Is there a link between cervical spondylosis and walking ? Many questions arise about the marche with respect to cervical spondylosis. Is it bad to walk in the presence of this condition? Or on the contrary, the marche would it contribute to attenuate this affection? In this article, we help you see it more clearly.
Cervical osteoarthritis: what is it?
Remember that anyone can suffer cervical osteoarthritis. However, it is mainly the elderly in their forties and over who are mainly affected. With age, our joints wear out. It is moreover this joint wear who defines osteoarthritis.
The joints du of not being spared, we then speak of cervicarthrose ou cervical spondylosis.
The intervertebral fibrocartilages or intervertebral discs degenerate. This is sometimes accompanied by the formation of bony growths (osteophytes).
As a consequence, pain, stiffness and limitation of mobility are present. It may also have upper limb paresthesias if the nerve roots are affected. All these symptoms cause discomfort during certain postures, walking, etc.
If you want to know more about the cervicarthrosis, click here.
Does cervical osteoarthritis affect walking? Is that bad ?
Some people suffering cervical osteoarthritis present des unrest a walk. Some even move abnormally. It may have something to do with neck pain. By radiating to the other parts of the spine, it prevents the patient from adopting a normal posture and also causes discomfort in movement.
The unrest of the marche are more particularly marked in cases where theOsteoarthritis cervical gets worse.
In the cases complicated, as in reaching the spinal cord, spinal compression or myelopathy, there would be problems with reflexes, strength and motor coordination of the limbs (including the legs). If the gait problems are significant, it is because the cervicarthrose is plus reaction.
In the majority of patients, however, cervical spondylosis does not generate problems to the marche. Indeed, in almost half of the cases, the disease is even asymptomatic. Medical examinations confirm the presence of a cervical spondylosis while the patient's condition is completely normal. He has no pain or other symptoms and marche normally.
Is walking good or bad in case of cervical osteoarthritis?
We tend to think that since cervical spondylosis can cause mobility problems, so avoid moving too much.
On the contrary, it is strongly recommended to do light sports such as marche to prevent and treat all kinds of osteoarthritis. It is also useful for maintaining joint health. Walking exercises are ideal because of their multiple benefits, provided the cervicarthrose does not manifest itself seriously. In addition, it is a simple and easy exercise to do on a daily basis.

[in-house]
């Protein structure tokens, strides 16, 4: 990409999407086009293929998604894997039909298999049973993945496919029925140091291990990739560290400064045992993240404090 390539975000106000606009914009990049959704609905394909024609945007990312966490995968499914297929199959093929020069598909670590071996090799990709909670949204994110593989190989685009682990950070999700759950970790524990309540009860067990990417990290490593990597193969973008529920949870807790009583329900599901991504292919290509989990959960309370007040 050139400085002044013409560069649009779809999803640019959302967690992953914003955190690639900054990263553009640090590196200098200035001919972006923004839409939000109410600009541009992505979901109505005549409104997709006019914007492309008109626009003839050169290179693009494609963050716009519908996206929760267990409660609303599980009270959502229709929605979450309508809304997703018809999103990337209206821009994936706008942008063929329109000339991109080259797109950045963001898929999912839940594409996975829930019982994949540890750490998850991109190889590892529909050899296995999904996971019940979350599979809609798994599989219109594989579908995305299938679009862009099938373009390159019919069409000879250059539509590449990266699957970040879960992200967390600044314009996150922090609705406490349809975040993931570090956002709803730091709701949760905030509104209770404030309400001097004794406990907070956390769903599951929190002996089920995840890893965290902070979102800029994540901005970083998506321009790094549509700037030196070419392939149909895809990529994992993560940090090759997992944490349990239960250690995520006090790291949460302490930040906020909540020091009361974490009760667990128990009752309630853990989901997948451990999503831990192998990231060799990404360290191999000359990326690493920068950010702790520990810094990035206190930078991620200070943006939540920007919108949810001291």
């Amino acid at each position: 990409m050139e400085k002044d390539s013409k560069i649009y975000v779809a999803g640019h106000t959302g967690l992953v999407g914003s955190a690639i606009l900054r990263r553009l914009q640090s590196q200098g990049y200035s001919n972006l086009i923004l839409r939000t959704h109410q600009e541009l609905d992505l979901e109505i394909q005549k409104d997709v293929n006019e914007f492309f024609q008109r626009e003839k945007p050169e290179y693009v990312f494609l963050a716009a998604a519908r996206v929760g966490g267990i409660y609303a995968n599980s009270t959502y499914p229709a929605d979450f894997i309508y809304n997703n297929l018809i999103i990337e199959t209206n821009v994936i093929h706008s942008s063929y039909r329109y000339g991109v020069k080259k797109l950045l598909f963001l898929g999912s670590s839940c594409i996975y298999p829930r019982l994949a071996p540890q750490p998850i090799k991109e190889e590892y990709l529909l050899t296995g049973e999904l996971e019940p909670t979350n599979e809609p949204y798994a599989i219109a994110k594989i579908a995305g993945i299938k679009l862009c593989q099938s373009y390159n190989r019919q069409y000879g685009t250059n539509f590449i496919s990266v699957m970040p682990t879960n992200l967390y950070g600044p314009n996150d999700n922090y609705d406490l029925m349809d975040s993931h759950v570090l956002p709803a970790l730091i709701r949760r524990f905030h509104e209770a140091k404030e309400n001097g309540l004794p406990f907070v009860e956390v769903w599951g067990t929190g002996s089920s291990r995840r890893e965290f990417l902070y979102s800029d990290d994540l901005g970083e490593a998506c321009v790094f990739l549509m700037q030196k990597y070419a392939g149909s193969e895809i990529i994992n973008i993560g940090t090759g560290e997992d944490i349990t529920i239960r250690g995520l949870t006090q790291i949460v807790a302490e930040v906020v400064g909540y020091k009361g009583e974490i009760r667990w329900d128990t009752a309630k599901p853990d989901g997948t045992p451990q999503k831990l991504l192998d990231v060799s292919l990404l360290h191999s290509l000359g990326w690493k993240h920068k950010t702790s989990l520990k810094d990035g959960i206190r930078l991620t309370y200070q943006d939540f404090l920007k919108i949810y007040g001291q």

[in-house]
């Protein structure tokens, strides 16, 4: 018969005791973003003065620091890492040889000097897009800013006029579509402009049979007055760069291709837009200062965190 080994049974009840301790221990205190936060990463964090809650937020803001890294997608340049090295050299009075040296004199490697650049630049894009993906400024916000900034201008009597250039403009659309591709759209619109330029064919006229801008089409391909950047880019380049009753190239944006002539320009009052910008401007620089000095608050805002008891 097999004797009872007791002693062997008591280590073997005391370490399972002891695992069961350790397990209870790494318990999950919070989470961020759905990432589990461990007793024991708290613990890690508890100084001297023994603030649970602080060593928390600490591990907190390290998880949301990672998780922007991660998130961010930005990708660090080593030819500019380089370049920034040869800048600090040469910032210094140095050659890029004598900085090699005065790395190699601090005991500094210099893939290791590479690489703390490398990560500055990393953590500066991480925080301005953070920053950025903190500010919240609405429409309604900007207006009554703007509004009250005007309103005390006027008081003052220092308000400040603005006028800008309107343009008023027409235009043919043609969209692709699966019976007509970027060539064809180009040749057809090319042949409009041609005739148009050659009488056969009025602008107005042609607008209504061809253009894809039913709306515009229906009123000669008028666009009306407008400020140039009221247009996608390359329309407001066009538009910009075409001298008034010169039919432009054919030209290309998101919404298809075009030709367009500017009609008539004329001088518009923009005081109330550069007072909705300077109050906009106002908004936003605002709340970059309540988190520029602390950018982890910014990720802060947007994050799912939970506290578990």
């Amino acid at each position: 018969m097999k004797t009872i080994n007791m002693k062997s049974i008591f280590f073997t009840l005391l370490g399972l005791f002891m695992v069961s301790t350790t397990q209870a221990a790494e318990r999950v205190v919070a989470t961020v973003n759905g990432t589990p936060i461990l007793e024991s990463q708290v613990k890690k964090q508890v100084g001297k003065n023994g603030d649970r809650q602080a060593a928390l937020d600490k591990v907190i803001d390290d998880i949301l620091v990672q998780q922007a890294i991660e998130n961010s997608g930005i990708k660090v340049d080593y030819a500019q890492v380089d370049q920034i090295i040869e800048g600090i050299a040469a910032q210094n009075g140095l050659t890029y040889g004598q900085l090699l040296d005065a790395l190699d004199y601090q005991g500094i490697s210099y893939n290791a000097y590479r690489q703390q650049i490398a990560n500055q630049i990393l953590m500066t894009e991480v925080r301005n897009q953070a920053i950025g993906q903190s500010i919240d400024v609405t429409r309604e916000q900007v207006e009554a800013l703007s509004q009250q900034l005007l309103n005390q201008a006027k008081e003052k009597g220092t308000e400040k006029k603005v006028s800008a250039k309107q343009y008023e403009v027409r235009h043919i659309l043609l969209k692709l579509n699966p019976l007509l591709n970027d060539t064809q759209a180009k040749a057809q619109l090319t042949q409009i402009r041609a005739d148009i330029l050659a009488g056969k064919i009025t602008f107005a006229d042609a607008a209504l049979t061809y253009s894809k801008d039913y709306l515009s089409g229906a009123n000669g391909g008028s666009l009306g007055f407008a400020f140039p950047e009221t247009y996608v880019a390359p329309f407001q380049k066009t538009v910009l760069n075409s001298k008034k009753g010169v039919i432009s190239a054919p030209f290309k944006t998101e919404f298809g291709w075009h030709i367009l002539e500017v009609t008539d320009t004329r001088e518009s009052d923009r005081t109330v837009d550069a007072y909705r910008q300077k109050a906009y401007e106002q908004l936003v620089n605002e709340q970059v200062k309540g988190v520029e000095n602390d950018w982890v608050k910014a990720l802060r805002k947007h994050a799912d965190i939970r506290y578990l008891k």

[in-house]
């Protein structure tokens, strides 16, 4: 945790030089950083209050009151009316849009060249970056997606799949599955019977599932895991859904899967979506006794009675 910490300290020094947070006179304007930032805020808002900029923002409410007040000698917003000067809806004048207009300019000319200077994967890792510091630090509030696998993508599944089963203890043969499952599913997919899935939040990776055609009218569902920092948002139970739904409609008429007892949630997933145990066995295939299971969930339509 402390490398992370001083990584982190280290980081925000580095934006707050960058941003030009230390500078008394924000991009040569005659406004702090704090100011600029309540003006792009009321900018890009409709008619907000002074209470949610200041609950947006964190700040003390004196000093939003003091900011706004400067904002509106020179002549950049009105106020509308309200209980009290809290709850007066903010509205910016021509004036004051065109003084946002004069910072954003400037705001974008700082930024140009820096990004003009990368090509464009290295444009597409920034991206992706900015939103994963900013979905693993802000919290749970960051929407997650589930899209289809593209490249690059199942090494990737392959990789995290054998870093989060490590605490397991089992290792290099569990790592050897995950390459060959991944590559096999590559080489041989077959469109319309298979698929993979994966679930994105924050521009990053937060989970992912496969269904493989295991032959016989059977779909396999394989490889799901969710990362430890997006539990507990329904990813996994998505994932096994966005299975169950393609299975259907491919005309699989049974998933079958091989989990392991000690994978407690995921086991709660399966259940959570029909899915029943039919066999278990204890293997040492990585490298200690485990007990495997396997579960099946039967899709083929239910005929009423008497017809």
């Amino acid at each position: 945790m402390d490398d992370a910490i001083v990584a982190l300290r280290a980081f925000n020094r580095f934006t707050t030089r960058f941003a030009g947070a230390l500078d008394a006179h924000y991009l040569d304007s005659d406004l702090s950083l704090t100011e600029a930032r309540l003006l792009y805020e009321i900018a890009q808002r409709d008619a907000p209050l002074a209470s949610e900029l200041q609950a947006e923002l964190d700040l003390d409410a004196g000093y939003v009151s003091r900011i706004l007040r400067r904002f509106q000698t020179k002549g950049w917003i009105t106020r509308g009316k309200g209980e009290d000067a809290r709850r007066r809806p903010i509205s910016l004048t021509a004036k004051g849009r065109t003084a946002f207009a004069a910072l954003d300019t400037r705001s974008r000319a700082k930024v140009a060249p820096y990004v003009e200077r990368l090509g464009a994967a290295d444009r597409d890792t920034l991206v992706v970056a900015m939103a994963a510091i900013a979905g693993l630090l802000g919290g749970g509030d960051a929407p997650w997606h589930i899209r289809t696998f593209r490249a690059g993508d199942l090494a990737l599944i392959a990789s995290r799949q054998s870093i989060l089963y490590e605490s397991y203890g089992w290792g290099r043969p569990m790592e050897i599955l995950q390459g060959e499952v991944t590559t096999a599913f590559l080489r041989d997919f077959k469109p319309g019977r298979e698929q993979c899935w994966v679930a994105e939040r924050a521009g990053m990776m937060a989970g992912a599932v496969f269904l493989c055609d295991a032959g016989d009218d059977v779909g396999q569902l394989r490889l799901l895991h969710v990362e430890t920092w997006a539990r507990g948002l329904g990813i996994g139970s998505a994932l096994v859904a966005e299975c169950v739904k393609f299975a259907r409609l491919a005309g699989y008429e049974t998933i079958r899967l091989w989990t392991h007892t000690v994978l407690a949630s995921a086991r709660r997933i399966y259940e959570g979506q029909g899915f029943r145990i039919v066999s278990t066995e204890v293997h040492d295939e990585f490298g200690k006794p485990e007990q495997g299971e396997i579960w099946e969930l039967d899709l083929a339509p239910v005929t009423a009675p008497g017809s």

The positive effects of walking on cervical spondylosis, they are numerous.
Walking promotes cartilage nutrition and mobility
Walking activates blood circulation and optimizes the production of synovial substance. The elements of the cervical joint are then better nourished and better lubricated, which would optimize mobility.
Walking improves flexibility and corrects posture
Trying to remedy gait problems with light exercises contributes to the gradual elimination of stiffness and mobility limitations.
Walking strengthens the musculoskeletal system
Walking strengthens the muscles, bones and tendons in the neck and also in the back for better support. There will therefore be an improvement in the assimilation of traumas and shocks liable to damage the joints. Their wear is then slowed down, or even avoided.
Walking is also effective against pain
Since the nutrition of the cartilages is improved, the effects of wear, in particular pain, will be reduced.
Walking promotes independence
You will no longer need to depend on the help of others to walk. It boosts self-esteem.
Some tips to take advantage of the benefits of walking on cervical osteoarthritis
To take full advantage of the benefits of marche, it is advisable to have sessions lasting 30 minutes a day, au less than 5 times per week.
During activities de marche, it is best to start the session with a few minutes of slow walk to warm up (5 minutes is enough). It will be necessary to continue with good steps for several minutes. If necessary, you can interrupt with short breaks every 5 minutes. End the session with a return to slow walking for a few minutes.
You can gradually increase the training time so that it reaches 30 minutes or more.
If it seems too hard, you can spread the walking exercises throughout the day, it would always be beneficial in the face of the cervicarthrose.
It is always best to consult a healthcare professional (such as a physiotherapist or physiotherapist) to establish a safe and progressive plan.
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